Think it’s impossible to have the world at your feet? Well, it might be closer than you think.
On March 26, Global House, an internationally-focused community in the Pond Road Residence, held its second annual Capstone event. Capstone culminates a year’s worth of events and activities for students living in Global House.
This year’s Capstone involved a charity dinner and game show. Abbas Basravi, house council chair for Global House, said that Capstone 2008 was their most ambitious event to date. “Being our grand finale, we wanted to spread the awareness of Global House to the greater York community. Our bigger goal though, with the context of international programming in mind, was to make a difference –and I think we accomplished that by giving to charity,” he said.
The money raised through ticket sales and private donations was given to the York chapters of Free the Children (FTC) and Engineers Without Borders (EWB), two organizations with a global focus.
Global House programmer Juliana Fenner had high hopes for Capstone 2008. “We’ve been building the concept of community the whole year and because of this we could count on a great number of people to help make the event a success,” she said.
Right: Juliana Fenner
Close to 80 people came out to the dinner, saw short presentations by FTC and EWB and were supportive of the charities and the Global House initiative. Most also participated in the after-dinner game show, where teams competed to gain points by answering a variety of questions.
Teams representing FTC and EWB chose from globally-focused categories, such as “global leaders” and “global events”, challenging them to think in a global context. At the end of the night, both organizations were winners when Fenner announced that Capstone had raised $2,000, to be divided equally between FTC and EWB.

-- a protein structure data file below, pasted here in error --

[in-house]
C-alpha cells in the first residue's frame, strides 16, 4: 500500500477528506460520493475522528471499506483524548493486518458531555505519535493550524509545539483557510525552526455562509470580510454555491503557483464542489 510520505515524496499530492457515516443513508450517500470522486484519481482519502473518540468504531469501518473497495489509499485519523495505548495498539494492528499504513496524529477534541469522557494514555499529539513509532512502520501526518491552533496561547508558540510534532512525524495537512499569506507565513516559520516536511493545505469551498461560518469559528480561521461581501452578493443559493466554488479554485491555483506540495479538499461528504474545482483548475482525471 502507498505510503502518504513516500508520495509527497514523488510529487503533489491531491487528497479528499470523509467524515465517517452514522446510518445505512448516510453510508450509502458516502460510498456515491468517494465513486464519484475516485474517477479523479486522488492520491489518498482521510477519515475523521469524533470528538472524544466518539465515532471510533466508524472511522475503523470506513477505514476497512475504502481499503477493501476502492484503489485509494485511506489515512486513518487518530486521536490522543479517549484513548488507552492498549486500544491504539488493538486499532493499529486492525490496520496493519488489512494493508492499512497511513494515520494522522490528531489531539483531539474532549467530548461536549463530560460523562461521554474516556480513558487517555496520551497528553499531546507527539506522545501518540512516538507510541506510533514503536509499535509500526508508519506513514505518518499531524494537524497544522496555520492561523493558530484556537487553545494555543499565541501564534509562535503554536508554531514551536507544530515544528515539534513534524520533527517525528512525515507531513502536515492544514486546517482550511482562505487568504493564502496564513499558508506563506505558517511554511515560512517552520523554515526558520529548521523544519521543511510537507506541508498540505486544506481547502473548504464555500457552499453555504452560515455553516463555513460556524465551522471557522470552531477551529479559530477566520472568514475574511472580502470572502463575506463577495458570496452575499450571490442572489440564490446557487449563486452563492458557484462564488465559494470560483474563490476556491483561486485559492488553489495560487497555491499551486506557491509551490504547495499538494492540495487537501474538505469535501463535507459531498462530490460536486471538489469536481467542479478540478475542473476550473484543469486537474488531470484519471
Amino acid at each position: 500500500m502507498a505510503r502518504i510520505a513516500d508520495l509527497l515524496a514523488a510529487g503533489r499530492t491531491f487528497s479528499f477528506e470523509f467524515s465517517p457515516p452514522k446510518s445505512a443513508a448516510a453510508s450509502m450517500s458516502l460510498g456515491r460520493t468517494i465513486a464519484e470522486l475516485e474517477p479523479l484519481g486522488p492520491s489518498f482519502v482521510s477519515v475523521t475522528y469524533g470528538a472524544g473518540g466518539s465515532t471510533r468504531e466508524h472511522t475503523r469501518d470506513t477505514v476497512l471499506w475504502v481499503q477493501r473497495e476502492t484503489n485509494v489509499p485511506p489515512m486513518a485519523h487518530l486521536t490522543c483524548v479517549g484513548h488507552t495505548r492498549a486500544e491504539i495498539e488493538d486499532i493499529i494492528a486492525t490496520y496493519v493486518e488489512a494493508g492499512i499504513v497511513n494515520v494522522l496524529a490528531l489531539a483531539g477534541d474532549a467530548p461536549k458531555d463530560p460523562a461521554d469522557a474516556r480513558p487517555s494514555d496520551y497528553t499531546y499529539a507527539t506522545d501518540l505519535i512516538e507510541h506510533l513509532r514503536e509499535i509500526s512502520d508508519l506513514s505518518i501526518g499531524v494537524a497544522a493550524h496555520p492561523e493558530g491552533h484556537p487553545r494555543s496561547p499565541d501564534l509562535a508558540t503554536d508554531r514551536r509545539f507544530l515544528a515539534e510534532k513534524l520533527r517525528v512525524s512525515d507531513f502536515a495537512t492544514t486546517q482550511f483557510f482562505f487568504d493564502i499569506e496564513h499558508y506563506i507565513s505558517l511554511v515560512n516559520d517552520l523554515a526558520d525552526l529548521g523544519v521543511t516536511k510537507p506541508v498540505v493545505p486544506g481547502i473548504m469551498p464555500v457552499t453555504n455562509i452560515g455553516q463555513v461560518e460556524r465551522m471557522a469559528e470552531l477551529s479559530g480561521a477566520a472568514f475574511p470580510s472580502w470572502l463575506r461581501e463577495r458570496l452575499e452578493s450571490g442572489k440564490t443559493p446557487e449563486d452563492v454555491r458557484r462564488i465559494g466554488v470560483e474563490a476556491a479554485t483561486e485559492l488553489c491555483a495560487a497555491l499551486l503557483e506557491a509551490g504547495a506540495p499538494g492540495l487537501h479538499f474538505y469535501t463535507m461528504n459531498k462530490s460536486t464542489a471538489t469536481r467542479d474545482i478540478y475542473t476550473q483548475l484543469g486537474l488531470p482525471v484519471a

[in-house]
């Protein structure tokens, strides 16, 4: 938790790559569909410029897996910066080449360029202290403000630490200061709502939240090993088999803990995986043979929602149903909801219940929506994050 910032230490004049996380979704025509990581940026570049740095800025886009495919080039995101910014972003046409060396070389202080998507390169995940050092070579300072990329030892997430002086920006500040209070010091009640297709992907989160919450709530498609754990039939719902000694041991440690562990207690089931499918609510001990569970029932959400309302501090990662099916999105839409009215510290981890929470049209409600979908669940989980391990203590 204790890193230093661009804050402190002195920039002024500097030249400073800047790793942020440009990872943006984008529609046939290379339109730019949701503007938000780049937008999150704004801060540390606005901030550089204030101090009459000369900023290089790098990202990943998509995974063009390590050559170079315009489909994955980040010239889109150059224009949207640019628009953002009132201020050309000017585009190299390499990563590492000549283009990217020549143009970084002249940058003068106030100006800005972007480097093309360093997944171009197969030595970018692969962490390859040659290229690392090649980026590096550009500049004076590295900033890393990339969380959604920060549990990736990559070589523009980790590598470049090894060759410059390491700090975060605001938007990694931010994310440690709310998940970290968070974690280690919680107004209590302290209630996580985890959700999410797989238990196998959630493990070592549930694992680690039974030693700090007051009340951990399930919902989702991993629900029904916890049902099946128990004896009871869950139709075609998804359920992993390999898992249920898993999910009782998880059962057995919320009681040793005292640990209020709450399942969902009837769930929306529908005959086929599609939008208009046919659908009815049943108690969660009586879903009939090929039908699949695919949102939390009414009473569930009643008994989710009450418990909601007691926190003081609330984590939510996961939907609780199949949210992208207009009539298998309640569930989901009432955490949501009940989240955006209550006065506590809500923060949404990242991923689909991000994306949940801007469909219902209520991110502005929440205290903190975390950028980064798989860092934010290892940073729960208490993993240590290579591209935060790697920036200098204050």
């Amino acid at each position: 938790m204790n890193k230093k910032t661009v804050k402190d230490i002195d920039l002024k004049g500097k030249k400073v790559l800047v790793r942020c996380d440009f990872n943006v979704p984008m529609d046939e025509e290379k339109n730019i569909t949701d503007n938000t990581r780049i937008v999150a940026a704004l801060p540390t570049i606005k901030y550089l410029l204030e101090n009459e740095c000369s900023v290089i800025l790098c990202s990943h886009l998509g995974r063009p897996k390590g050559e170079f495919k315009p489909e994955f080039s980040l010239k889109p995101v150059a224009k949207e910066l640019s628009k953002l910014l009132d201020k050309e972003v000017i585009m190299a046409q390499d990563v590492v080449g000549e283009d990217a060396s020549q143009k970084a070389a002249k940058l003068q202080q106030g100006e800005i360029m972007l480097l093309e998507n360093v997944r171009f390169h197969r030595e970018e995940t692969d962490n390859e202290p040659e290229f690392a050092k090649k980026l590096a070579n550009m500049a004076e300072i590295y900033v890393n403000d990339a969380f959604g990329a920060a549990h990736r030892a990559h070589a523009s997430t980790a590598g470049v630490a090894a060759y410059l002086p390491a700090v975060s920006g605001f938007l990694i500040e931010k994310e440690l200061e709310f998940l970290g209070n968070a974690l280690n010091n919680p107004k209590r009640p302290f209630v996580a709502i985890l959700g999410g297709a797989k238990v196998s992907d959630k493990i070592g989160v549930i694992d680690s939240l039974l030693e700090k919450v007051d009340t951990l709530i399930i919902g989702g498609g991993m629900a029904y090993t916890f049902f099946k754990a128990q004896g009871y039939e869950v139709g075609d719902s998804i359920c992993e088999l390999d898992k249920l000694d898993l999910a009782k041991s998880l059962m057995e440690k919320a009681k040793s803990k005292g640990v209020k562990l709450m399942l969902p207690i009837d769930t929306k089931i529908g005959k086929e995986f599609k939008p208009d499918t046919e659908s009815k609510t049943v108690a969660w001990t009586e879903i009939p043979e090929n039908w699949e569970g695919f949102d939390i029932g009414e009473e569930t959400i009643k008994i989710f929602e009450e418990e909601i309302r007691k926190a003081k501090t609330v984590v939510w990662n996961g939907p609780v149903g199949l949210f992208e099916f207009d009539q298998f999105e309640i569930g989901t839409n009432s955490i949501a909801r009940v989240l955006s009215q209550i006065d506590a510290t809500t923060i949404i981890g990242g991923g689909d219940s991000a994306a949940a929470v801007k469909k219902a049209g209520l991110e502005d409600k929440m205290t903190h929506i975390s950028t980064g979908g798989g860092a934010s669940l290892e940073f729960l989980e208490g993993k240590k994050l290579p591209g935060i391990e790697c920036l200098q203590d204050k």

|Above: Students living in the Global House floor in the Pond Road Residence participate in a game during the Capstone event on March 26. Photo by Felix Schenavsky.|
The financial support that Capstone offered was not to be the only benefit. York student Austin McAuley from EWB believes that Capstone not only generated fundraising but also awareness about the organization and their aims. “Our presentation, well, that’s awareness right there. Fundraising will help outreach and of course we generate interest [through events like Capstone],” said McAuley.
FTC representative Richeson Akuffo agreed. “[Capstone] turned out to be very good in terms of the number of people attending. I believe this is a good thing to raise awareness [for our cause],” he said.
Fenner emphasized the spirit of outreach within Global House and added that the focus on charity drew people’s interest in the event. “People believed in the idea of giving back to the community, which is why we were able to exceed all expectations.”
A year in Global House is one of continuous activity. Residents join in outreach initiatives, like participating in the York Multicultural Week and the Stomp out Poverty project, and also enjoy social activities, such as international movie nights and global potlucks.
One of the main focuses of the program, however, is to encourage the idea of global citizenship. Fenner believes that it is important that today’s citizen should look at life from a global perspective. “We have different kinds of people involved in various areas. They share their perspective and knowledge with us. We, in Global House, are citizens of the world and should keep bringing international issues to the domestic level.”
Basravi summed up the Global House experience by saying “[No one] is an island and it’s that time where we have to take our skills and concerns internationally. [Global House] is great preparation for this new world.”
Story by Adrienne Miranda, a student living in Global House in the Pond Road Residence.